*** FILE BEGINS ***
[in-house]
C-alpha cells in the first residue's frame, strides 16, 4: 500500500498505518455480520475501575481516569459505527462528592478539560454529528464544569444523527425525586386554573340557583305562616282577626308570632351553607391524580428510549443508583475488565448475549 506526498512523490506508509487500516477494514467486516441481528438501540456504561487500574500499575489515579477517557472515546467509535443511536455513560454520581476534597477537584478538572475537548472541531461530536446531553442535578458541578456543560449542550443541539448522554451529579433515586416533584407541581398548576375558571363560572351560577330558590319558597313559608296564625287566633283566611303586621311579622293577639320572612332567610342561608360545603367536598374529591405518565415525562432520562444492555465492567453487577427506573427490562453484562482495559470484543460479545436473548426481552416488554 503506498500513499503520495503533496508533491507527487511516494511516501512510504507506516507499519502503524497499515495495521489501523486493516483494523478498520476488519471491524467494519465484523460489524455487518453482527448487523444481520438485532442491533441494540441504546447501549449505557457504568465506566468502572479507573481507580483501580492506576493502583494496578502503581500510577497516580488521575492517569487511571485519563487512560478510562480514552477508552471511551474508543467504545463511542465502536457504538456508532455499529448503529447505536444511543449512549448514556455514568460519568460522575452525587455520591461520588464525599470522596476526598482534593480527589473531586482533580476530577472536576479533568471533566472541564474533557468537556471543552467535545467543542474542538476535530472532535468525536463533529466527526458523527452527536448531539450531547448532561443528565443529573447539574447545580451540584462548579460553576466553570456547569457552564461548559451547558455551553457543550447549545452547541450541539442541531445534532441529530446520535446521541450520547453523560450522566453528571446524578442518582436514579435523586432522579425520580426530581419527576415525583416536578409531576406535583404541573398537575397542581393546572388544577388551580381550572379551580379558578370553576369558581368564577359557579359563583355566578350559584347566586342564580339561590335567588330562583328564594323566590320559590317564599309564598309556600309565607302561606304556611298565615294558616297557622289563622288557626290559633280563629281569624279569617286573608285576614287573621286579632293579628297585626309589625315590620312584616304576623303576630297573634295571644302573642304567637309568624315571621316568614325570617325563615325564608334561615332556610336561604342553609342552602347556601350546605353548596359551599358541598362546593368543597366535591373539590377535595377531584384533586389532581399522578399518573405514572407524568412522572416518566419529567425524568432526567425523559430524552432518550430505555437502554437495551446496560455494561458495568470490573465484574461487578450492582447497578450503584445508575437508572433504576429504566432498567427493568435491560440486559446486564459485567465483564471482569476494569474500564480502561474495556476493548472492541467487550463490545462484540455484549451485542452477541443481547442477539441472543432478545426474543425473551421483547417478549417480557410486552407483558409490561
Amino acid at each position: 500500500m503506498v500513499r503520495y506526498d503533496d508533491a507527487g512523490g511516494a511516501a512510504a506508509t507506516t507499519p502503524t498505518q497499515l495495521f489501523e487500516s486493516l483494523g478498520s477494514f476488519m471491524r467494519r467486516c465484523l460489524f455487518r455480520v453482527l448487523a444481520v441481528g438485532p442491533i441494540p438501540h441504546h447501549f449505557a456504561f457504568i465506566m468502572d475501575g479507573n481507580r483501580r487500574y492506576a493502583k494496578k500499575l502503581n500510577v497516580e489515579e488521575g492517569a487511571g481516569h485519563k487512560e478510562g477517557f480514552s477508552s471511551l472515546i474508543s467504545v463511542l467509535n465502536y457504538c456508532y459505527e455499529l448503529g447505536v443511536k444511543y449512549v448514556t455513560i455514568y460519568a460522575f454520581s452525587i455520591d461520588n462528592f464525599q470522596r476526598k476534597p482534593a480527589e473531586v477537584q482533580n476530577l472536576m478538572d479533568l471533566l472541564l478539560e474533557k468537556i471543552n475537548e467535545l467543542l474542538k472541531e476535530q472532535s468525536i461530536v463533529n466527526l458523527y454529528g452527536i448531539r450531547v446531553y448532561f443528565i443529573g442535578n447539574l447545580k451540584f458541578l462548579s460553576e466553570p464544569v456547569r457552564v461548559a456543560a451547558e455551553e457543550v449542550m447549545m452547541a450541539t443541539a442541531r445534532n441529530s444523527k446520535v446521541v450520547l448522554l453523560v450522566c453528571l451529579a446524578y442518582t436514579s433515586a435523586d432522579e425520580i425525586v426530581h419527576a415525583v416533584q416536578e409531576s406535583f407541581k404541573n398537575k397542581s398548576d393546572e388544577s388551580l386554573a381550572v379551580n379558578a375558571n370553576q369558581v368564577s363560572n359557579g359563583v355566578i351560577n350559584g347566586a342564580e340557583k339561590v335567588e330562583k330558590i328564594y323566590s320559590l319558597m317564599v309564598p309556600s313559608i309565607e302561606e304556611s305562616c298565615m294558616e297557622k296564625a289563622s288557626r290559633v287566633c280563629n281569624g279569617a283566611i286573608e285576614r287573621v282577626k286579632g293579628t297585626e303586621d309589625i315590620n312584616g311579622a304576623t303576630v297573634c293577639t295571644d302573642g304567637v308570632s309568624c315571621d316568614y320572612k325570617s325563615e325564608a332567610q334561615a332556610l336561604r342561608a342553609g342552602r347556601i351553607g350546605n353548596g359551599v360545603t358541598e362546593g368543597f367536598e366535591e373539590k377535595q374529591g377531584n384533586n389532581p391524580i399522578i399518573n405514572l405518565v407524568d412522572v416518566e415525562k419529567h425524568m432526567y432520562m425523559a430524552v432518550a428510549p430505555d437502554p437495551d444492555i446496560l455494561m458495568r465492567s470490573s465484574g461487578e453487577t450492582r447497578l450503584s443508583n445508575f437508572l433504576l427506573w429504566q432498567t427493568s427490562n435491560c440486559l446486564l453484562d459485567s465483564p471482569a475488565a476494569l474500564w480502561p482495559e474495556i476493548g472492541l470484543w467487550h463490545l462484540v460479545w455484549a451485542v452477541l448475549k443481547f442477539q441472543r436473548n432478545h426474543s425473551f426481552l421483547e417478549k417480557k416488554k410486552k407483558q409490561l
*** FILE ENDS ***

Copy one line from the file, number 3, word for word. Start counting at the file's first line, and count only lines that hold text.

Amino acid at each position: 500500500m503506498v500513499r503520495y506526498d503533496d508533491a507527487g512523490g511516494a511516501a512510504a506508509t507506516t507499519p502503524t498505518q497499515l495495521f489501523e487500516s486493516l483494523g478498520s477494514f476488519m471491524r467494519r467486516c465484523l460489524f455487518r455480520v453482527l448487523a444481520v441481528g438485532p442491533i441494540p438501540h441504546h447501549f449505557a456504561f457504568i465506566m468502572d475501575g479507573n481507580r483501580r487500574y492506576a493502583k494496578k500499575l502503581n500510577v497516580e489515579e488521575g492517569a487511571g481516569h485519563k487512560e478510562g477517557f480514552s477508552s471511551l472515546i474508543s467504545v463511542l467509535n465502536y457504538c456508532y459505527e455499529l448503529g447505536v443511536k444511543y449512549v448514556t455513560i455514568y460519568a460522575f454520581s452525587i455520591d461520588n462528592f464525599q470522596r476526598k476534597p482534593a480527589e473531586v477537584q482533580n476530577l472536576m478538572d479533568l471533566l472541564l478539560e474533557k468537556i471543552n475537548e467535545l467543542l474542538k472541531e476535530q472532535s468525536i461530536v463533529n466527526l458523527y454529528g452527536i448531539r450531547v446531553y448532561f443528565i443529573g442535578n447539574l447545580k451540584f458541578l462548579s460553576e466553570p464544569v456547569r457552564v461548559a456543560a451547558e455551553e457543550v449542550m447549545m452547541a450541539t443541539a442541531r445534532n441529530s444523527k446520535v446521541v450520547l448522554l453523560v450522566c453528571l451529579a446524578y442518582t436514579s433515586a435523586d432522579e425520580i425525586v426530581h419527576a415525583v416533584q416536578e409531576s406535583f407541581k404541573n398537575k397542581s398548576d393546572e388544577s388551580l386554573a381550572v379551580n379558578a375558571n370553576q369558581v368564577s363560572n359557579g359563583v355566578i351560577n350559584g347566586a342564580e340557583k339561590v335567588e330562583k330558590i328564594y323566590s320559590l319558597m317564599v309564598p309556600s313559608i309565607e302561606e304556611s305562616c298565615m294558616e297557622k296564625a289563622s288557626r290559633v287566633c280563629n281569624g279569617a283566611i286573608e285576614r287573621v282577626k286579632g293579628t297585626e303586621d309589625i315590620n312584616g311579622a304576623t303576630v297573634c293577639t295571644d302573642g304567637v308570632s309568624c315571621d316568614y320572612k325570617s325563615e325564608a332567610q334561615a332556610l336561604r342561608a342553609g342552602r347556601i351553607g350546605n353548596g359551599v360545603t358541598e362546593g368543597f367536598e366535591e373539590k377535595q374529591g377531584n384533586n389532581p391524580i399522578i399518573n405514572l405518565v407524568d412522572v416518566e415525562k419529567h425524568m432526567y432520562m425523559a430524552v432518550a428510549p430505555d437502554p437495551d444492555i446496560l455494561m458495568r465492567s470490573s465484574g461487578e453487577t450492582r447497578l450503584s443508583n445508575f437508572l433504576l427506573w429504566q432498567t427493568s427490562n435491560c440486559l446486564l453484562d459485567s465483564p471482569a475488565a476494569l474500564w480502561p482495559e474495556i476493548g472492541l470484543w467487550h463490545l462484540v460479545w455484549a451485542v452477541l448475549k443481547f442477539q441472543r436473548n432478545h426474543s425473551f426481552l421483547e417478549k417480557k416488554k410486552k407483558q409490561l